Ojulari is effective against the run, aggressive taking on pullers, has long 34-inch plus arms, and has one really effective pass rush move. He can still grow as a pass rusher and he has the ability to drop into short zones and cover a bit. He doesn’t possess unique bend in his lower half, but he can bend through contact and uses quickness/burst to get hip to hip and establish an advantageous half-man relationship with tackles up the arc. If the red flags with his knee aren’t devastating, he would be a great addition for the Giants if he lasts to the Giants’ pick at 42.

Teven Jenkins, OL, Oklahoma State

I don’t believe the Giants will be targeting exclusive tackles in the draft. They’ll look to add depth to their offensive line room, but more specifically at the guard spot or at least tackles that profile to guard - like Oklahoma State’s Teven Jenkins. The mauling former Cowboy has just over 33-inch arms, which is not ideal for the tackle position. He really surprised a lot of people at his pro day with fantastic testing numbers.

Jenkins a bit tall for a guard, but Nick Gates is a bit tall for a center, so I don’t envision that being an issue. Turn on his Texas film and you’ll see him dominate highly-regarded edge rusher Joseph Ossai. Adding a physical player like Jenkins with brute and excellent play strength would help the tough nature that Joe Judge and Dave Gettleman frequently preach about while shoring up one of the guard spots and allowing Shane Lemieux and Will Hernandez to battle it out for the other.

Creed Humphrey, IOL, Oklahoma

Humphrey tested very well at his pro day and he is one of the more consistent football players in this draft. He is very technically sound and has all the strength that is desired in a center while adding all the intangibles. Humphrey is also an alpha male, who is a two-time captain that is heralded for his leadership of the Sooners offense. I also love when these trench guys have wrestling backgrounds; his understanding of how to manipulate leverage really shows up on his film, and his background in wrestling makes sense.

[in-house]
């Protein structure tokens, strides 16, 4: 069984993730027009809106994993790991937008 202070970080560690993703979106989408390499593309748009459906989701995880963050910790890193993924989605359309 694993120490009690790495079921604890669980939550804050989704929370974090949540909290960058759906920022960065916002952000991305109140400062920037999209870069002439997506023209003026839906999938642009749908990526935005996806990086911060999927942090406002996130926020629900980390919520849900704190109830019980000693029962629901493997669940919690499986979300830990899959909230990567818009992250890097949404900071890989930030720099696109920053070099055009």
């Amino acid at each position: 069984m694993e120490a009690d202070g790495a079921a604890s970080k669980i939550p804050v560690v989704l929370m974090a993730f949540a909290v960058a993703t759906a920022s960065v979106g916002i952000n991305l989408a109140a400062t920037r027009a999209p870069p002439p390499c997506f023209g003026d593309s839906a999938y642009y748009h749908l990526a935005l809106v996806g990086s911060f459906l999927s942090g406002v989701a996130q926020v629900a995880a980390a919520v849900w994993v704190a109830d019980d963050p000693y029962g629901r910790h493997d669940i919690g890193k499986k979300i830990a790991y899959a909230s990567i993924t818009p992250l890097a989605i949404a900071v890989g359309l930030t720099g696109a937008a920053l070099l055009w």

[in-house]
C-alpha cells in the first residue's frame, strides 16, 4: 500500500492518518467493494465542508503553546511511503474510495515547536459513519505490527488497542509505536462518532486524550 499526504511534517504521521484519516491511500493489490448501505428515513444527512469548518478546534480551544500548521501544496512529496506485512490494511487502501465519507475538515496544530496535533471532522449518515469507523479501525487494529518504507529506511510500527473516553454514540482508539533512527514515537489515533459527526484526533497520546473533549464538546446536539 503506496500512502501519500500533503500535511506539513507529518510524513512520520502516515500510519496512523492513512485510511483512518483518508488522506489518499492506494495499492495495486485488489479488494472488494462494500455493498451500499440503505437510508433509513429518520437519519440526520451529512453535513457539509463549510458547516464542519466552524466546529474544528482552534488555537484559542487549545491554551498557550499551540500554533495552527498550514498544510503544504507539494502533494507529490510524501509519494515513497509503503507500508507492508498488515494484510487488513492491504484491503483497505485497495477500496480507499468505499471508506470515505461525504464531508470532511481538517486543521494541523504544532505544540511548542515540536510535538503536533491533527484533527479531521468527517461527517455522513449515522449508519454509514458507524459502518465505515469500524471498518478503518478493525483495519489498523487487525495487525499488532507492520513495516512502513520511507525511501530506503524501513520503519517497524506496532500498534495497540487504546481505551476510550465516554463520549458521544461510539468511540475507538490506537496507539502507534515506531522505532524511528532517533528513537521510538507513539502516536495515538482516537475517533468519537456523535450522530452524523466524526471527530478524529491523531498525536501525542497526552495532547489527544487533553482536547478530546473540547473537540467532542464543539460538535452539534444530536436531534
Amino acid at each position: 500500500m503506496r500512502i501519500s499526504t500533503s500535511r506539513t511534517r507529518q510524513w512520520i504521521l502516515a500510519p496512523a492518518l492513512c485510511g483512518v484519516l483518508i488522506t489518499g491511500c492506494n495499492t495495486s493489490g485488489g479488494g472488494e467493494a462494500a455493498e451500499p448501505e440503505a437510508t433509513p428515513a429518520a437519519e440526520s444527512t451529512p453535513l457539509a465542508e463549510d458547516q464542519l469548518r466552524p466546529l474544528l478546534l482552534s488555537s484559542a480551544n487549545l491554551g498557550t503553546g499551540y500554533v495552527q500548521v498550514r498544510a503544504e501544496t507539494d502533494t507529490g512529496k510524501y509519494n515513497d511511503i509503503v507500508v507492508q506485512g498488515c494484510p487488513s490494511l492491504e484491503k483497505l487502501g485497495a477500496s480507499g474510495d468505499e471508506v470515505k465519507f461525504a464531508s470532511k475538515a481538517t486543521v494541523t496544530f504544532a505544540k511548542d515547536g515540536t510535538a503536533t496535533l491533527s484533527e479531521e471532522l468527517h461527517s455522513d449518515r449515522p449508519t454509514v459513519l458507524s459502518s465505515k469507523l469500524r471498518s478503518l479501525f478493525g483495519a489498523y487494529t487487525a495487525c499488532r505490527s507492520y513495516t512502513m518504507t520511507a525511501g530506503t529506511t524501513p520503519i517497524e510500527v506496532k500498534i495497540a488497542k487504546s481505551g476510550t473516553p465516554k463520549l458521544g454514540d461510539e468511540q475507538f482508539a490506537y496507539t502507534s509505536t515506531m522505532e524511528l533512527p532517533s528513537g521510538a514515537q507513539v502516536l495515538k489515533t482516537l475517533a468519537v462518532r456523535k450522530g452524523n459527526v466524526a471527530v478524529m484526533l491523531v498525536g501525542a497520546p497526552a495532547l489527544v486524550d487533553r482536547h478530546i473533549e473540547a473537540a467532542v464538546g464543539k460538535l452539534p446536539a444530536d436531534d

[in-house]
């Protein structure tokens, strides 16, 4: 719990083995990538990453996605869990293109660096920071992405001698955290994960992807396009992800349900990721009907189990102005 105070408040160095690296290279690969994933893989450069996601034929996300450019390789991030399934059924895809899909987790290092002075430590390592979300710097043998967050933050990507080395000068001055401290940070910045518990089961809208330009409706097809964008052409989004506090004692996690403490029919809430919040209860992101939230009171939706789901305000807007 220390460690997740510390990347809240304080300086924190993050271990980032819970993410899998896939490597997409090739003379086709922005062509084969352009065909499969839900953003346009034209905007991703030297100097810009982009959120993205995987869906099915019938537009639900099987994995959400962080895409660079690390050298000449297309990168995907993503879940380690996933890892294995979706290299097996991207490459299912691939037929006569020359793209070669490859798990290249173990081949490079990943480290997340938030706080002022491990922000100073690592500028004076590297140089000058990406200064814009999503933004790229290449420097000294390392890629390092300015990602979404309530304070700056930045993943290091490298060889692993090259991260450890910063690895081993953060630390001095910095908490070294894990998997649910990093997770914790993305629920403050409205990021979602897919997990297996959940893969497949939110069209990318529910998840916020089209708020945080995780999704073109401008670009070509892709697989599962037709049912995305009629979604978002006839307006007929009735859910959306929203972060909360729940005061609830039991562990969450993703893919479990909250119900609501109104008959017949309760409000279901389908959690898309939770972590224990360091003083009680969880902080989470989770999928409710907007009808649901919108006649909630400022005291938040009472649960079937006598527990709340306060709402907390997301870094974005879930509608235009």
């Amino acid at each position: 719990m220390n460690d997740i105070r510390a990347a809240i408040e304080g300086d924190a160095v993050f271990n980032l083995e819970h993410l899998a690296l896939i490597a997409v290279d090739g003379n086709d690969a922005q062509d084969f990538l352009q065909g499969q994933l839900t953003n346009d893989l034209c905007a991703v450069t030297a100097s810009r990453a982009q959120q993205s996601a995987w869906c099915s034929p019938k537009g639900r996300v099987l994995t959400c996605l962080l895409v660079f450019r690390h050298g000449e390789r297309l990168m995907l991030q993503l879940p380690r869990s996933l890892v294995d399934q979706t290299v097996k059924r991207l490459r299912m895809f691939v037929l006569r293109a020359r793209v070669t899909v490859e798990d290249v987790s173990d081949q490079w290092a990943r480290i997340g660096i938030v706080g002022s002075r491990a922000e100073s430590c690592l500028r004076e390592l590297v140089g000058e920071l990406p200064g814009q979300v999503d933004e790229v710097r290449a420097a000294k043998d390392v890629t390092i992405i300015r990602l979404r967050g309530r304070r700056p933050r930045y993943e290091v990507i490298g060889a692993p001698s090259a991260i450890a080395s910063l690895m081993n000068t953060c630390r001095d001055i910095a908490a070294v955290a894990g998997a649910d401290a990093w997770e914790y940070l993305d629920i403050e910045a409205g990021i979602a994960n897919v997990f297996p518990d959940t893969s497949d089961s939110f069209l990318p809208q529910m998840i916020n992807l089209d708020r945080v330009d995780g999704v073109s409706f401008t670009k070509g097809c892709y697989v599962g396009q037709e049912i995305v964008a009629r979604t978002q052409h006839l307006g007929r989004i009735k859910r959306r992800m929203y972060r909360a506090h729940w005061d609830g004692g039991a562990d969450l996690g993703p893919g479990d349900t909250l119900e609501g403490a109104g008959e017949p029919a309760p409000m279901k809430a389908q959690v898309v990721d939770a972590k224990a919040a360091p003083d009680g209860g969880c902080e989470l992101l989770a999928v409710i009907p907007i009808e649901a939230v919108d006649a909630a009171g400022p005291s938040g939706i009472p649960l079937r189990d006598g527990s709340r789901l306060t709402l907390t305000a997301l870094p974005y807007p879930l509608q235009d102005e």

Landon Dickerson, IOL, Alabama

Much like Creed Humphrey, Dickerson was a natural leader for the Alabama Crimson Tide after he transferred from Florida State. Dickerson tore his ACL in the SEC title game against Florida, and he has many other injuries throughout his collegiate history that have to be monitored. Dickerson combines play strength with unique bend for a man of his massive size, while also bringing intelligence and powerful hands to an offensive line. If he stays healthy, he’s going to be a steal for a team on Day 2 - maybe that team will be the New York Giants.

Joseph Ossai, EDGE, Texas

Ossai played linebacker for the majority of his college career before lining up almost exclusively as an EDGE in 2020. He recorded 165 tackles, 30 for a loss, 11.5 sacks, 2 interceptions, and 5 forced fumbles in college. Also had 72 pressures, 32 of them coming in 2020 as an EDGE defender.